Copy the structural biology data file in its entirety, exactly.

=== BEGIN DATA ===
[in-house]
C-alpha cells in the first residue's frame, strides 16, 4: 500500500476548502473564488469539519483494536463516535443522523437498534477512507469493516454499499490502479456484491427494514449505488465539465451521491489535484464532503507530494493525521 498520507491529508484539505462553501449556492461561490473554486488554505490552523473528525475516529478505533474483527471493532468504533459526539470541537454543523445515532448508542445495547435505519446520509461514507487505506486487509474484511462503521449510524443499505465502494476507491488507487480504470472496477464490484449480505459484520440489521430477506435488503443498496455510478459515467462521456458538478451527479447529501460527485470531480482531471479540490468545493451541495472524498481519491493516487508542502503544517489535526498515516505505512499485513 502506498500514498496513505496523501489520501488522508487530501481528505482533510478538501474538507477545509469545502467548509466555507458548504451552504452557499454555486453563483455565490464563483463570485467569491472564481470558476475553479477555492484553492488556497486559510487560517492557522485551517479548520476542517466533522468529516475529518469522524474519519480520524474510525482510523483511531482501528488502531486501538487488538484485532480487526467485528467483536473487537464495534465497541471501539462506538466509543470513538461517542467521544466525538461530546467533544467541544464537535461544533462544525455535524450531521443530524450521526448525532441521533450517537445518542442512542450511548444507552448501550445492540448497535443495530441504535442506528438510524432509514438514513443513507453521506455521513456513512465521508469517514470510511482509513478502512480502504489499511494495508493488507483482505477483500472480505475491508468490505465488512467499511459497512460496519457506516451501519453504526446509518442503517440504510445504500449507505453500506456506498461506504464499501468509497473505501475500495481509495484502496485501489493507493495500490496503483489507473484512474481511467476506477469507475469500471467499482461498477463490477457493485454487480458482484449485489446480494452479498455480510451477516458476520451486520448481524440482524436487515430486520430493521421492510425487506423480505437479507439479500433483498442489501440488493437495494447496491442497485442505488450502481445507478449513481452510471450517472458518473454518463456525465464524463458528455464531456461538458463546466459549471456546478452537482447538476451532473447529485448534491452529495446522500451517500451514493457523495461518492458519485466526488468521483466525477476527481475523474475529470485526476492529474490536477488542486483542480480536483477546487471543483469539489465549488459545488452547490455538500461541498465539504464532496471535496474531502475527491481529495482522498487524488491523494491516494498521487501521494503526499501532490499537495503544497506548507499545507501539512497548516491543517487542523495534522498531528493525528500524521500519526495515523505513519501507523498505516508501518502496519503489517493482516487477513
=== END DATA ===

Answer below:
[in-house]
C-alpha cells in the first residue's frame, strides 16, 4: 500500500476548502473564488469539519483494536463516535443522523437498534477512507469493516454499499490502479456484491427494514449505488465539465451521491489535484464532503507530494493525521 498520507491529508484539505462553501449556492461561490473554486488554505490552523473528525475516529478505533474483527471493532468504533459526539470541537454543523445515532448508542445495547435505519446520509461514507487505506486487509474484511462503521449510524443499505465502494476507491488507487480504470472496477464490484449480505459484520440489521430477506435488503443498496455510478459515467462521456458538478451527479447529501460527485470531480482531471479540490468545493451541495472524498481519491493516487508542502503544517489535526498515516505505512499485513 502506498500514498496513505496523501489520501488522508487530501481528505482533510478538501474538507477545509469545502467548509466555507458548504451552504452557499454555486453563483455565490464563483463570485467569491472564481470558476475553479477555492484553492488556497486559510487560517492557522485551517479548520476542517466533522468529516475529518469522524474519519480520524474510525482510523483511531482501528488502531486501538487488538484485532480487526467485528467483536473487537464495534465497541471501539462506538466509543470513538461517542467521544466525538461530546467533544467541544464537535461544533462544525455535524450531521443530524450521526448525532441521533450517537445518542442512542450511548444507552448501550445492540448497535443495530441504535442506528438510524432509514438514513443513507453521506455521513456513512465521508469517514470510511482509513478502512480502504489499511494495508493488507483482505477483500472480505475491508468490505465488512467499511459497512460496519457506516451501519453504526446509518442503517440504510445504500449507505453500506456506498461506504464499501468509497473505501475500495481509495484502496485501489493507493495500490496503483489507473484512474481511467476506477469507475469500471467499482461498477463490477457493485454487480458482484449485489446480494452479498455480510451477516458476520451486520448481524440482524436487515430486520430493521421492510425487506423480505437479507439479500433483498442489501440488493437495494447496491442497485442505488450502481445507478449513481452510471450517472458518473454518463456525465464524463458528455464531456461538458463546466459549471456546478452537482447538476451532473447529485448534491452529495446522500451517500451514493457523495461518492458519485466526488468521483466525477476527481475523474475529470485526476492529474490536477488542486483542480480536483477546487471543483469539489465549488459545488452547490455538500461541498465539504464532496471535496474531502475527491481529495482522498487524488491523494491516494498521487501521494503526499501532490499537495503544497506548507499545507501539512497548516491543517487542523495534522498531528493525528500524521500519526495515523505513519501507523498505516508501518502496519503489517493482516487477513